Coffee—Good or Bad?

For now, the evidence suggests no meaningful harm—and likely potential benefits—of coffee drinking. But beware heavily sweetened coffee drinks.


According to the National Coffee Association, 62 percent of U.S. adults drink coffee every day. There is a lot of research on how coffee impacts our health. The majority of studies show health benefits (see The Good on page 8), but some show negative health impacts (see The Bad on page 8). What’s a coffee drinker to do?

Coffee and Health. “Coffee has been consumed for centuries,” says Alice H. Lichtenstein, DSc, the Gershoff professor of nutrition at the Friedman School. “It seems to be one of the items that people continually look for something bad about, but in most cases come up short.”

Consider these tips with regard to coffee drinking:

➧ Drink it…or Not. If you like coffee, keep drinking it. If you don’t, there’s no need to start.

➧ Hold the Sugar. Avoid presweetened “coffee drinks” full of added sugar and other additives like cream which deliver extra calories with little nutritional value.

➧ Stick to Early in the Day. If you are sensitive to caffeine, enjoy your brew before the afternoon to avoid interference with your sleep.

In 1991, the World Health Organization classified coffee as a possible carcinogen after observational studies showed coffee drinkers were more likely to be diagnosed with bladder and pancreatic cancers than non-drinkers. This designation was removed in 2016. It turned out people who drank the most coffee also smoked more, and it was the cigarettes, not the coffee, that were likely responsible for the observed association.

Regular coffee contains caffeine, but both regular and decaf also contain hundreds of other phytochemicals (compounds found in plants). “Coffee is an extract from beans—which are healthy and complex plants,” says Dariush Mozaffarian, MD, DrPH, dean for policy at the Friedmand School and editor-in-chief of this newsletter. “Scientists have spent a lot of time looking at the caffeine, but it’s likely other bioactive phytonutrients are most relevant.” While researchers are still uncertain of the exact actions of most of these compounds, many of them are known to be biologically active, meaning they interact with our body and its processes at a cellular level.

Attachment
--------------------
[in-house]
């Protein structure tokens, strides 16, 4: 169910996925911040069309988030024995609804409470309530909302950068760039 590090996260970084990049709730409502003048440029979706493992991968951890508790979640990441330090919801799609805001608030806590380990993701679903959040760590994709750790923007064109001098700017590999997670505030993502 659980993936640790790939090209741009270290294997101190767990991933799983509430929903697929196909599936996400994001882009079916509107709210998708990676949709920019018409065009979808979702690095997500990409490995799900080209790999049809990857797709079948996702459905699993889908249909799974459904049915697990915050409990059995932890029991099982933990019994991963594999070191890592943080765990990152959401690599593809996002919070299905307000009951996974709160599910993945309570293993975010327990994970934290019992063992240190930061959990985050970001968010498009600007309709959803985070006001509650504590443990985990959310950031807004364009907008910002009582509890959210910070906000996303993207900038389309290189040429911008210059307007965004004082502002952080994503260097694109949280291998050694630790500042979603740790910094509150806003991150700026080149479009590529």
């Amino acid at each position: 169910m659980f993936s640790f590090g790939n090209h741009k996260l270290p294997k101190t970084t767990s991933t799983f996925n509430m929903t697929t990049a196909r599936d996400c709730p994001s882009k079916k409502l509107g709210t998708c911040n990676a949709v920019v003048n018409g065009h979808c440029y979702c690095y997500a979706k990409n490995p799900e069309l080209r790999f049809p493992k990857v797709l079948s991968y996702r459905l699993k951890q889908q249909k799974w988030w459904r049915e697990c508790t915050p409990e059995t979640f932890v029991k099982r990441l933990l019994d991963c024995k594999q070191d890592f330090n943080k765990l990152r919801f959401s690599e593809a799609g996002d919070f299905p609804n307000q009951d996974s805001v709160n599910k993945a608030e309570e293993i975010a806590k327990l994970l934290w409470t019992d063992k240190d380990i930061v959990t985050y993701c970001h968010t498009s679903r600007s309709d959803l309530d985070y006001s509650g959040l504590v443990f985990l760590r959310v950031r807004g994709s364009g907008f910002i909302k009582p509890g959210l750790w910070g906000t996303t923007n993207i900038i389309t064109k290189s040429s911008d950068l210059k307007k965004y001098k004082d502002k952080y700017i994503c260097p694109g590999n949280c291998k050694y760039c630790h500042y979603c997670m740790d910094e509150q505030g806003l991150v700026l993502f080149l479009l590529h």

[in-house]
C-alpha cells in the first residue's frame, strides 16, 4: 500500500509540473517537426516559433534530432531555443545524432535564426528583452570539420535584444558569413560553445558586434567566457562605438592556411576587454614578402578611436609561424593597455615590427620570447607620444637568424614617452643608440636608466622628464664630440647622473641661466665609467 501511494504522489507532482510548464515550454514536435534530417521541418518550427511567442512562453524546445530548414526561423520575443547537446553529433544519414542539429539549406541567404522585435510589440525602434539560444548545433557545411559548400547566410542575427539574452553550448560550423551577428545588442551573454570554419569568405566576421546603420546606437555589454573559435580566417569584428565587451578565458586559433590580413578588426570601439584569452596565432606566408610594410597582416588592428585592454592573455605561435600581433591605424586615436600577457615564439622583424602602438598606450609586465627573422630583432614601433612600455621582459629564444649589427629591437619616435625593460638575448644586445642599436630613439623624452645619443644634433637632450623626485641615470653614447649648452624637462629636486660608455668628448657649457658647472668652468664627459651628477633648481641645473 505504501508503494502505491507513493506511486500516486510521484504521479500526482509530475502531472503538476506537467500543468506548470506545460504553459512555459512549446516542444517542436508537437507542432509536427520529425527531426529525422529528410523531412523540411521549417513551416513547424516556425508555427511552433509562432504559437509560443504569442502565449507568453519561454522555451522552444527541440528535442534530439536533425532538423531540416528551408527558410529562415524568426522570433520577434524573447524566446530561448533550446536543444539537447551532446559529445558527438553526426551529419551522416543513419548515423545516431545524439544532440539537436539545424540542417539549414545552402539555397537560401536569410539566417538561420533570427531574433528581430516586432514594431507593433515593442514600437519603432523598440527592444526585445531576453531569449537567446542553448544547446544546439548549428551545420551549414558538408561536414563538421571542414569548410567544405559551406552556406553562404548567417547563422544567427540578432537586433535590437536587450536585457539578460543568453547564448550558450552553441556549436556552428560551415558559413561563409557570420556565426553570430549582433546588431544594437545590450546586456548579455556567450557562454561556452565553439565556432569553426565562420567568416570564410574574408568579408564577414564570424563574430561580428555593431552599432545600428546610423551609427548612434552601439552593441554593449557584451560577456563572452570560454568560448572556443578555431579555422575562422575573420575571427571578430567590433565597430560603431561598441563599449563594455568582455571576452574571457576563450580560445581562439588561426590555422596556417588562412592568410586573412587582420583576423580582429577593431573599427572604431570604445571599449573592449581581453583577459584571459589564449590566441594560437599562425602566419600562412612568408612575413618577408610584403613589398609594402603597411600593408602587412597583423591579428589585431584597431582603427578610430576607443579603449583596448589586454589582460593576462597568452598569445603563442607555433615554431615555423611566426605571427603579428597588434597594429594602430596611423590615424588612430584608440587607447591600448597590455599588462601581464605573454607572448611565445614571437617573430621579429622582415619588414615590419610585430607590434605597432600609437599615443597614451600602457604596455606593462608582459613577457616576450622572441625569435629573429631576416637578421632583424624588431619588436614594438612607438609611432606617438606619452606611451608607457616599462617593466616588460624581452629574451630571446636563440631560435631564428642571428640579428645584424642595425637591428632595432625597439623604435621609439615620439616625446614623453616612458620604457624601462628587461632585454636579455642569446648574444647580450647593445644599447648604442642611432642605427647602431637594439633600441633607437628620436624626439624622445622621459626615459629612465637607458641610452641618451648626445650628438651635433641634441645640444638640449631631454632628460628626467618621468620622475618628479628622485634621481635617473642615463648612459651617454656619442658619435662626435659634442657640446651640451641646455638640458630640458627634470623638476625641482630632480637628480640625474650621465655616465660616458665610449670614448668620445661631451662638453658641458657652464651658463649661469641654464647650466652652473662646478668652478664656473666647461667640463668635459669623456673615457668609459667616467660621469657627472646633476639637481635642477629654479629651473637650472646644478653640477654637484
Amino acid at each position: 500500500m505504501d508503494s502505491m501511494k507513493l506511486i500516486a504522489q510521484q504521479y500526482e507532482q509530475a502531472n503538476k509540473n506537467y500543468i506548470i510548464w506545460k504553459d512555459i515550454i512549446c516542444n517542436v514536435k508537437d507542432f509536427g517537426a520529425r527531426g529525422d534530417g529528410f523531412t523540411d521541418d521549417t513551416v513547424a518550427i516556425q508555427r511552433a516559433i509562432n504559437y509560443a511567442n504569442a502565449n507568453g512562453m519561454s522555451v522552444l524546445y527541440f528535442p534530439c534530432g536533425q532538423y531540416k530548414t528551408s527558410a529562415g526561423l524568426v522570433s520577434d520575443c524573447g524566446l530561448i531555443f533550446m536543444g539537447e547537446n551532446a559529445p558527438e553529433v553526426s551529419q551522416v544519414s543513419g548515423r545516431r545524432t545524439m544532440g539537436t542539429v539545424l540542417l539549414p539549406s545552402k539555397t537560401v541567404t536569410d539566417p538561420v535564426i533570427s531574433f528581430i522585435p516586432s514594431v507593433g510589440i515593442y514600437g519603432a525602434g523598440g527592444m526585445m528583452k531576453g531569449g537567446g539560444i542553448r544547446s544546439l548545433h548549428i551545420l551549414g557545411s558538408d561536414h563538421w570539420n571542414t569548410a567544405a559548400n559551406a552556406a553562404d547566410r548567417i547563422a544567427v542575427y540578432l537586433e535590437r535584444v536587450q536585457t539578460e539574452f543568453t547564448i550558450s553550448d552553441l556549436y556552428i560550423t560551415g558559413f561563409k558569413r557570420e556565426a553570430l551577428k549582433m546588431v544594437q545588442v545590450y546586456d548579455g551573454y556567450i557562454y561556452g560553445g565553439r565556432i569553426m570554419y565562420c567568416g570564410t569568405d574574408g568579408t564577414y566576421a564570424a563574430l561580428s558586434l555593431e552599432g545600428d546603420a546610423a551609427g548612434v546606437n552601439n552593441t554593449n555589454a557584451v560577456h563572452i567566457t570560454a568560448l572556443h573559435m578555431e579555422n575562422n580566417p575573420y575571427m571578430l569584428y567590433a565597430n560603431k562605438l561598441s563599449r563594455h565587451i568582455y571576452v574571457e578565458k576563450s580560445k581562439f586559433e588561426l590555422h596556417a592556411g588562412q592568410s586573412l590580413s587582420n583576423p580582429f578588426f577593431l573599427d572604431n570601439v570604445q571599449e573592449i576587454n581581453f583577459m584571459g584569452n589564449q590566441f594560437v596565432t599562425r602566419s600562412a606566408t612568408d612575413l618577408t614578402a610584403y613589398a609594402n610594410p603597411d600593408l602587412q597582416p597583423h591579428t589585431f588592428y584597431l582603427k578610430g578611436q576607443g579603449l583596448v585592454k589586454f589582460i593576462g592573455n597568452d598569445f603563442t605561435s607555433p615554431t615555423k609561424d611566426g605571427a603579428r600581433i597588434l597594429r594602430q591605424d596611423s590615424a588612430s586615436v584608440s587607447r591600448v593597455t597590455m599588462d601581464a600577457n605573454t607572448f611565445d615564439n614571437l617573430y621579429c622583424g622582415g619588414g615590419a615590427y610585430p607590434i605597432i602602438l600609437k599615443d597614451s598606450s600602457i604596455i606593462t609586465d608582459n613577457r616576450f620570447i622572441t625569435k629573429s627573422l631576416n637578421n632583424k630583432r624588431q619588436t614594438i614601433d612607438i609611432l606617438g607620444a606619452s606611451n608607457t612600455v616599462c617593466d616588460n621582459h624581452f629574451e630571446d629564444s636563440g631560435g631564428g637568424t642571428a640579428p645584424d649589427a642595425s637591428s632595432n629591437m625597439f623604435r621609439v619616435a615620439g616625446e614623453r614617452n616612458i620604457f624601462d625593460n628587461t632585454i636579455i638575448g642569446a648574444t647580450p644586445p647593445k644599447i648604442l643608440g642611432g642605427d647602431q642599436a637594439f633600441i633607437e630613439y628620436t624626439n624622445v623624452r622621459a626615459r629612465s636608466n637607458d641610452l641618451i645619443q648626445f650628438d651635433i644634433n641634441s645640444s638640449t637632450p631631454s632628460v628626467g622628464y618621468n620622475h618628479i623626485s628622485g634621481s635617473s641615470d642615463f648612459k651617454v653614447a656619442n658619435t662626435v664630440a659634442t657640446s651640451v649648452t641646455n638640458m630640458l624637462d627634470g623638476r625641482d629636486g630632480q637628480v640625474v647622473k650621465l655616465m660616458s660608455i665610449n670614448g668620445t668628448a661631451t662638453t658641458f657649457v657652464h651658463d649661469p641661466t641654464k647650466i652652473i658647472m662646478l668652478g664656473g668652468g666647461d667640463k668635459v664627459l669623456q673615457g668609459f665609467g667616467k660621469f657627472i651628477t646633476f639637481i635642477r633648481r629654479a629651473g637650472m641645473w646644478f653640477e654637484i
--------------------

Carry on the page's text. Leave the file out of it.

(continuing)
Decades of studies have compared participants’ self-reported coffee intake to indicators of their health. While observational studies like these cannot prove cause and effect, higher coffee drinking has been associated with lower risk for type 2 diabetes, dementia, Parkinson’s disease, cardiovascular disease, gallstones, several cancers (including colorectal, breast, and endometrial), and death from any cause. It’s important to note, however, that not all studies agree, and some have found associations with negative health effects.

There are many reasons for this lack of clarity. Most studies rely on participants to report their own intake, which may not always be accurate. Also, the exact compounds and the levels of these compounds vary by variety of coffee bean and how it is prepared. The health impact of any brew can also be altered by the addition of sugar and cream—and there has been a rise in intake of hypersweet specialty coffee drinks. Women and men may react differently to coffee, and a person’s genetic makeup might determine the impact of particular compounds in the body. “Dose also matters,” says Mozaffarian. “In many studies, health benefits are not seen until higher intakes, like 3-5 cups per day.” Finally, associated lifestyle choices (like smoking) may also cloud the picture in observational studies. “Interestingly, nearly all studies find few differences between regular vs. decaf,” Mozaffarian says, “suggesting it’s the coffee, not the caffeine.”

What to Do. Most, but not all, research suggests health benefits associated with drinking coffee. It should be noted that a diet rich in minimally processed foods also supplies your body with many phytonutrients—and the health promoting antioxidative and anti-inflammatory effects attributed them. “Unless told otherwise by your doctor, feel free to enjoy your coffee,” says Lichtenstein. “Just because you enjoy it, doesn’t mean it’s bad for you.”



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